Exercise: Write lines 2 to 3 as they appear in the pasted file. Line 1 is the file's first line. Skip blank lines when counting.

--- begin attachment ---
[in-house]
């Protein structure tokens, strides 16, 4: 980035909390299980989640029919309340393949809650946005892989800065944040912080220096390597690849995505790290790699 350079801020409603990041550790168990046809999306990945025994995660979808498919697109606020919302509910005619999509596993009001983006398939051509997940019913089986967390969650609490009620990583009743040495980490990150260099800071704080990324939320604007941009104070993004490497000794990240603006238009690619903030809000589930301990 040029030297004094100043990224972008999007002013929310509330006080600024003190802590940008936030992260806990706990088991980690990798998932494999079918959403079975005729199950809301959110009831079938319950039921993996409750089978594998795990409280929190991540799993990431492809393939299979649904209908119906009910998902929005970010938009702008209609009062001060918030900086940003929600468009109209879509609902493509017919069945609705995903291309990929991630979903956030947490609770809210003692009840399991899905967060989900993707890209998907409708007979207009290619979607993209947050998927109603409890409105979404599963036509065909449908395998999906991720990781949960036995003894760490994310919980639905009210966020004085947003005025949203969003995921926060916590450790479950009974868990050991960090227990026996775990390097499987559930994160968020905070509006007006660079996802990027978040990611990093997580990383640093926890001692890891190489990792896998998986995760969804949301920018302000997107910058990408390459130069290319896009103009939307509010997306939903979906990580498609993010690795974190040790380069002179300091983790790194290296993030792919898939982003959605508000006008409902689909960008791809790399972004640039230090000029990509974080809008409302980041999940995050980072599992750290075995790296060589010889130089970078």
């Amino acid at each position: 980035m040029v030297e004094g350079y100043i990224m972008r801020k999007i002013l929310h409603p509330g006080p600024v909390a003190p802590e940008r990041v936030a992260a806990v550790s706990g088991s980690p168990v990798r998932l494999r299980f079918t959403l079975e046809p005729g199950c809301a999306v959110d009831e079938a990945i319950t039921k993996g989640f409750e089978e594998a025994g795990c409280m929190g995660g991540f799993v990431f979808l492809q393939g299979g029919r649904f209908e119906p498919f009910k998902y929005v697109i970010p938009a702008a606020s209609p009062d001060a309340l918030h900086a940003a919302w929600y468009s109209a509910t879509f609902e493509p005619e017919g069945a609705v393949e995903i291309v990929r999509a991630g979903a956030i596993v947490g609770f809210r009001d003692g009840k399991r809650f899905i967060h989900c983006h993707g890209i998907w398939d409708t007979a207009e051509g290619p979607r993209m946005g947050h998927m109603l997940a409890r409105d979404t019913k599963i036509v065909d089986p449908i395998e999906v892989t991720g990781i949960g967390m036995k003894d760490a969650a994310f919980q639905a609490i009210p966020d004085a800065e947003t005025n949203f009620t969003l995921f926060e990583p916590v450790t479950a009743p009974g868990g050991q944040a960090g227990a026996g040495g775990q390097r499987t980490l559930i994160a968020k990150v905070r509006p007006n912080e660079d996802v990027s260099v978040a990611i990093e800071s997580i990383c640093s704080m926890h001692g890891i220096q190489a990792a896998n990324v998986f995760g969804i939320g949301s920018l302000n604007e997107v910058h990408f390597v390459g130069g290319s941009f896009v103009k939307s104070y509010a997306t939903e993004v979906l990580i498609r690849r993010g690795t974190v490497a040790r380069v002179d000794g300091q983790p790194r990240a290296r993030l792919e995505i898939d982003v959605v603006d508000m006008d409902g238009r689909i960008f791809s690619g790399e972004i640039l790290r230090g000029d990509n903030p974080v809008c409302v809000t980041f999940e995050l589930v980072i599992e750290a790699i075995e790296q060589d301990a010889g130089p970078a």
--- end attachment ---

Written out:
């Protein structure tokens, strides 16, 4: 980035909390299980989640029919309340393949809650946005892989800065944040912080220096390597690849995505790290790699 350079801020409603990041550790168990046809999306990945025994995660979808498919697109606020919302509910005619999509596993009001983006398939051509997940019913089986967390969650609490009620990583009743040495980490990150260099800071704080990324939320604007941009104070993004490497000794990240603006238009690619903030809000589930301990 040029030297004094100043990224972008999007002013929310509330006080600024003190802590940008936030992260806990706990088991980690990798998932494999079918959403079975005729199950809301959110009831079938319950039921993996409750089978594998795990409280929190991540799993990431492809393939299979649904209908119906009910998902929005970010938009702008209609009062001060918030900086940003929600468009109209879509609902493509017919069945609705995903291309990929991630979903956030947490609770809210003692009840399991899905967060989900993707890209998907409708007979207009290619979607993209947050998927109603409890409105979404599963036509065909449908395998999906991720990781949960036995003894760490994310919980639905009210966020004085947003005025949203969003995921926060916590450790479950009974868990050991960090227990026996775990390097499987559930994160968020905070509006007006660079996802990027978040990611990093997580990383640093926890001692890891190489990792896998998986995760969804949301920018302000997107910058990408390459130069290319896009103009939307509010997306939903979906990580498609993010690795974190040790380069002179300091983790790194290296993030792919898939982003959605508000006008409902689909960008791809790399972004640039230090000029990509974080809008409302980041999940995050980072599992750290075995790296060589010889130089970078």
């Amino acid at each position: 980035m040029v030297e004094g350079y100043i990224m972008r801020k999007i002013l929310h409603p509330g006080p600024v909390a003190p802590e940008r990041v936030a992260a806990v550790s706990g088991s980690p168990v990798r998932l494999r299980f079918t959403l079975e046809p005729g199950c809301a999306v959110d009831e079938a990945i319950t039921k993996g989640f409750e089978e594998a025994g795990c409280m929190g995660g991540f799993v990431f979808l492809q393939g299979g029919r649904f209908e119906p498919f009910k998902y929005v697109i970010p938009a702008a606020s209609p009062d001060a309340l918030h900086a940003a919302w929600y468009s109209a509910t879509f609902e493509p005619e017919g069945a609705v393949e995903i291309v990929r999509a991630g979903a956030i596993v947490g609770f809210r009001d003692g009840k399991r809650f899905i967060h989900c983006h993707g890209i998907w398939d409708t007979a207009e051509g290619p979607r993209m946005g947050h998927m109603l997940a409890r409105d979404t019913k599963i036509v065909d089986p449908i395998e999906v892989t991720g990781i949960g967390m036995k003894d760490a969650a994310f919980q639905a609490i009210p966020d004085a800065e947003t005025n949203f009620t969003l995921f926060e990583p916590v450790t479950a009743p009974g868990g050991q944040a960090g227990a026996g040495g775990q390097r499987t980490l559930i994160a968020k990150v905070r509006p007006n912080e660079d996802v990027s260099v978040a990611i990093e800071s997580i990383c640093s704080m926890h001692g890891i220096q190489a990792a896998n990324v998986f995760g969804i939320g949301s920018l302000n604007e997107v910058h990408f390597v390459g130069g290319s941009f896009v103009k939307s104070y509010a997306t939903e993004v979906l990580i498609r690849r993010g690795t974190v490497a040790r380069v002179d000794g300091q983790p790194r990240a290296r993030l792919e995505i898939d982003v959605v603006d508000m006008d409902g238009r689909i960008f791809s690619g790399e972004i640039l790290r230090g000029d990509n903030p974080v809008c409302v809000t980041f999940e995050l589930v980072i599992e750290a790699i075995e790296q060589d301990a010889g130089p970078a």